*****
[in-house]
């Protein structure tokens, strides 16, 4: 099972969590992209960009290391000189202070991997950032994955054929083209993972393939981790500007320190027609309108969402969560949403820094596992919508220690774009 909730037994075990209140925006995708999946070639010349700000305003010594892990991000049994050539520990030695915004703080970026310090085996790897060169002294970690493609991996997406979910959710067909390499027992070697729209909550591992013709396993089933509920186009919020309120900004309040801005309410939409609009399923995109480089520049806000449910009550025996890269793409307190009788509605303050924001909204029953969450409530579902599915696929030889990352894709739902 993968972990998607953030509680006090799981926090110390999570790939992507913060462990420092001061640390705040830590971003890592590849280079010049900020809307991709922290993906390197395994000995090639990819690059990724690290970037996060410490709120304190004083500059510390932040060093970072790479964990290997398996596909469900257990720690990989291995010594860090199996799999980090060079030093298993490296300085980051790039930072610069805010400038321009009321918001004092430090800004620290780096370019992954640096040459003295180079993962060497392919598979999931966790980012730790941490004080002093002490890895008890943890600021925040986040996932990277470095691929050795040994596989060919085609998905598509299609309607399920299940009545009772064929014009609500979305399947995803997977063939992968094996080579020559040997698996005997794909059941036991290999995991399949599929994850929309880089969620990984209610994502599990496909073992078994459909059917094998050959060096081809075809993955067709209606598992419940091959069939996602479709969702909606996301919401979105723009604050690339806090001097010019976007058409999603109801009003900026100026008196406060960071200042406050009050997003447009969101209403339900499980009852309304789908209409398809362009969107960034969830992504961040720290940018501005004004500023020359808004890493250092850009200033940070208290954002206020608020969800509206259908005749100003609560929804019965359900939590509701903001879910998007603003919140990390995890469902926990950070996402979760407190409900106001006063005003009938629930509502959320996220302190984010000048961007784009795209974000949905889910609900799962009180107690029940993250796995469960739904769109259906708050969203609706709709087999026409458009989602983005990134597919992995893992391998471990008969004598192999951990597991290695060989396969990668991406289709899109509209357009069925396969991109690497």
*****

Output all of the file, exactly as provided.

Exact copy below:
[in-house]
């Protein structure tokens, strides 16, 4: 099972969590992209960009290391000189202070991997950032994955054929083209993972393939981790500007320190027609309108969402969560949403820094596992919508220690774009 909730037994075990209140925006995708999946070639010349700000305003010594892990991000049994050539520990030695915004703080970026310090085996790897060169002294970690493609991996997406979910959710067909390499027992070697729209909550591992013709396993089933509920186009919020309120900004309040801005309410939409609009399923995109480089520049806000449910009550025996890269793409307190009788509605303050924001909204029953969450409530579902599915696929030889990352894709739902 993968972990998607953030509680006090799981926090110390999570790939992507913060462990420092001061640390705040830590971003890592590849280079010049900020809307991709922290993906390197395994000995090639990819690059990724690290970037996060410490709120304190004083500059510390932040060093970072790479964990290997398996596909469900257990720690990989291995010594860090199996799999980090060079030093298993490296300085980051790039930072610069805010400038321009009321918001004092430090800004620290780096370019992954640096040459003295180079993962060497392919598979999931966790980012730790941490004080002093002490890895008890943890600021925040986040996932990277470095691929050795040994596989060919085609998905598509299609309607399920299940009545009772064929014009609500979305399947995803997977063939992968094996080579020559040997698996005997794909059941036991290999995991399949599929994850929309880089969620990984209610994502599990496909073992078994459909059917094998050959060096081809075809993955067709209606598992419940091959069939996602479709969702909606996301919401979105723009604050690339806090001097010019976007058409999603109801009003900026100026008196406060960071200042406050009050997003447009969101209403339900499980009852309304789908209409398809362009969107960034969830992504961040720290940018501005004004500023020359808004890493250092850009200033940070208290954002206020608020969800509206259908005749100003609560929804019965359900939590509701903001879910998007603003919140990390995890469902926990950070996402979760407190409900106001006063005003009938629930509502959320996220302190984010000048961007784009795209974000949905889910609900799962009180107690029940993250796995469960739904769109259906708050969203609706709709087999026409458009989602983005990134597919992995893992391998471990008969004598192999951990597991290695060989396969990668991406289709899109509209357009069925396969991109690497």